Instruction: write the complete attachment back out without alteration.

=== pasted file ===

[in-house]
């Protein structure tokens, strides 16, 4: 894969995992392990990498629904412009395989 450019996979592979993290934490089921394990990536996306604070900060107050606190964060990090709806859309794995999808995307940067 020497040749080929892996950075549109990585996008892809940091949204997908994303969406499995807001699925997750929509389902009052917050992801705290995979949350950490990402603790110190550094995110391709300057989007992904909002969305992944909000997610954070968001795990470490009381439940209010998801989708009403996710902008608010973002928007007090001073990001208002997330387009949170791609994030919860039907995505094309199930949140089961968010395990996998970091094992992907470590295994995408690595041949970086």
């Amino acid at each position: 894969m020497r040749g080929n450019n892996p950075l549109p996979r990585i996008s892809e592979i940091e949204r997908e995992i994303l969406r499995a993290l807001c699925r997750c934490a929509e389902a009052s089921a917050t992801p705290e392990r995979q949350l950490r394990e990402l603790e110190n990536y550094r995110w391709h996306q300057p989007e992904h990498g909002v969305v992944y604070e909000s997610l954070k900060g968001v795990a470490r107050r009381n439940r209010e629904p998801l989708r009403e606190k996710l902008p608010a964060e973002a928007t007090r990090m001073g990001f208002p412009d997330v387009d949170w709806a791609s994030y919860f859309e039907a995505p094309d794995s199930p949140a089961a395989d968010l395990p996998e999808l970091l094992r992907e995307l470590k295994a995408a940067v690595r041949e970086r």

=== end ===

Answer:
[in-house]
């Protein structure tokens, strides 16, 4: 894969995992392990990498629904412009395989 450019996979592979993290934490089921394990990536996306604070900060107050606190964060990090709806859309794995999808995307940067 020497040749080929892996950075549109990585996008892809940091949204997908994303969406499995807001699925997750929509389902009052917050992801705290995979949350950490990402603790110190550094995110391709300057989007992904909002969305992944909000997610954070968001795990470490009381439940209010998801989708009403996710902008608010973002928007007090001073990001208002997330387009949170791609994030919860039907995505094309199930949140089961968010395990996998970091094992992907470590295994995408690595041949970086």
């Amino acid at each position: 894969m020497r040749g080929n450019n892996p950075l549109p996979r990585i996008s892809e592979i940091e949204r997908e995992i994303l969406r499995a993290l807001c699925r997750c934490a929509e389902a009052s089921a917050t992801p705290e392990r995979q949350l950490r394990e990402l603790e110190n990536y550094r995110w391709h996306q300057p989007e992904h990498g909002v969305v992944y604070e909000s997610l954070k900060g968001v795990a470490r107050r009381n439940r209010e629904p998801l989708r009403e606190k996710l902008p608010a964060e973002a928007t007090r990090m001073g990001f208002p412009d997330v387009d949170w709806a791609s994030y919860f859309e039907a995505p094309d794995s199930p949140a089961a395989d968010l395990p996998e999808l970091l094992r992907e995307l470590k295994a995408a940067v690595r041949e970086r």